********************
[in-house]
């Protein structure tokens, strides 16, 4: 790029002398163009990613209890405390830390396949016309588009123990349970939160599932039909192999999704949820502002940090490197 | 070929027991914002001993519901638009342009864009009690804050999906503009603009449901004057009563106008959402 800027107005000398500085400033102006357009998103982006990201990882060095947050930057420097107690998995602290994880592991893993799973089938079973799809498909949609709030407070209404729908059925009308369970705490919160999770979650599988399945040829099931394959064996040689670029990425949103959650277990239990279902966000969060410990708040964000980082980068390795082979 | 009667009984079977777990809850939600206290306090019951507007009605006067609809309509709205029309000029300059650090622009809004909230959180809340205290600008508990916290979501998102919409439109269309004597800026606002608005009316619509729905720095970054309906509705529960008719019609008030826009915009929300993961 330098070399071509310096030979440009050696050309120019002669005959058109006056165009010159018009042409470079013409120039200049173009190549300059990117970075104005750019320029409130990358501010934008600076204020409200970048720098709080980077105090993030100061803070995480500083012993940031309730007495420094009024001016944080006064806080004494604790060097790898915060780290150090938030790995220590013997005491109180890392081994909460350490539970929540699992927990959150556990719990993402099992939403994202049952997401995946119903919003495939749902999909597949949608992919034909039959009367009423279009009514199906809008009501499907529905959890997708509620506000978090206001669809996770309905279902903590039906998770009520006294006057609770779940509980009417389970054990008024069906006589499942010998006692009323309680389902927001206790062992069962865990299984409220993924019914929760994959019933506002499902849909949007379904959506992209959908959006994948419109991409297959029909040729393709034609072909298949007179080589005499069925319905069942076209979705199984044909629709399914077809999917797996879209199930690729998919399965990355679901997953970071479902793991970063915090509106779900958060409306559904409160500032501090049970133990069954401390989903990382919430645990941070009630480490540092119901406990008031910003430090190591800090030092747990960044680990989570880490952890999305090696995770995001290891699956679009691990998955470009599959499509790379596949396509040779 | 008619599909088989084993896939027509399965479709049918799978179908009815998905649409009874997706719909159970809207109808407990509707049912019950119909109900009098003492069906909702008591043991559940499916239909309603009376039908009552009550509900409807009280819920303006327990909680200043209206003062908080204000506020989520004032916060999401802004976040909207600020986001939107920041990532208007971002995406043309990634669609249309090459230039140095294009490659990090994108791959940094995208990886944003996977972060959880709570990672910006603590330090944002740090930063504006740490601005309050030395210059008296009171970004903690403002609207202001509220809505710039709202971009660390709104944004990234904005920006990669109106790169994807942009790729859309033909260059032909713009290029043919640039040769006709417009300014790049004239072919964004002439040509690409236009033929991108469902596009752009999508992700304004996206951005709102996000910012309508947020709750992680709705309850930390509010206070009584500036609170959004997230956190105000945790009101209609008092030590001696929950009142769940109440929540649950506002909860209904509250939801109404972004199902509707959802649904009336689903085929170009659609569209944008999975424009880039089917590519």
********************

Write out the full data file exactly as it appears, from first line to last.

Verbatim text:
[in-house]
């Protein structure tokens, strides 16, 4: 790029002398163009990613209890405390830390396949016309588009123990349970939160599932039909192999999704949820502002940090490197 | 070929027991914002001993519901638009342009864009009690804050999906503009603009449901004057009563106008959402 800027107005000398500085400033102006357009998103982006990201990882060095947050930057420097107690998995602290994880592991893993799973089938079973799809498909949609709030407070209404729908059925009308369970705490919160999770979650599988399945040829099931394959064996040689670029990425949103959650277990239990279902966000969060410990708040964000980082980068390795082979 | 009667009984079977777990809850939600206290306090019951507007009605006067609809309509709205029309000029300059650090622009809004909230959180809340205290600008508990916290979501998102919409439109269309004597800026606002608005009316619509729905720095970054309906509705529960008719019609008030826009915009929300993961 330098070399071509310096030979440009050696050309120019002669005959058109006056165009010159018009042409470079013409120039200049173009190549300059990117970075104005750019320029409130990358501010934008600076204020409200970048720098709080980077105090993030100061803070995480500083012993940031309730007495420094009024001016944080006064806080004494604790060097790898915060780290150090938030790995220590013997005491109180890392081994909460350490539970929540699992927990959150556990719990993402099992939403994202049952997401995946119903919003495939749902999909597949949608992919034909039959009367009423279009009514199906809008009501499907529905959890997708509620506000978090206001669809996770309905279902903590039906998770009520006294006057609770779940509980009417389970054990008024069906006589499942010998006692009323309680389902927001206790062992069962865990299984409220993924019914929760994959019933506002499902849909949007379904959506992209959908959006994948419109991409297959029909040729393709034609072909298949007179080589005499069925319905069942076209979705199984044909629709399914077809999917797996879209199930690729998919399965990355679901997953970071479902793991970063915090509106779900958060409306559904409160500032501090049970133990069954401390989903990382919430645990941070009630480490540092119901406990008031910003430090190591800090030092747990960044680990989570880490952890999305090696995770995001290891699956679009691990998955470009599959499509790379596949396509040779 | 008619599909088989084993896939027509399965479709049918799978179908009815998905649409009874997706719909159970809207109808407990509707049912019950119909109900009098003492069906909702008591043991559940499916239909309603009376039908009552009550509900409807009280819920303006327990909680200043209206003062908080204000506020989520004032916060999401802004976040909207600020986001939107920041990532208007971002995406043309990634669609249309090459230039140095294009490659990090994108791959940094995208990886944003996977972060959880709570990672910006603590330090944002740090930063504006740490601005309050030395210059008296009171970004903690403002609207202001509220809505710039709202971009660390709104944004990234904005920006990669109106790169994807942009790729859309033909260059032909713009290029043919640039040769006709417009300014790049004239072919964004002439040509690409236009033929991108469902596009752009999508992700304004996206951005709102996000910012309508947020709750992680709705309850930390509010206070009584500036609170959004997230956190105000945790009101209609008092030590001696929950009142769940109440929540649950506002909860209904509250939801109404972004199902509707959802649904009336689903085929170009659609569209944008999975424009880039089917590519």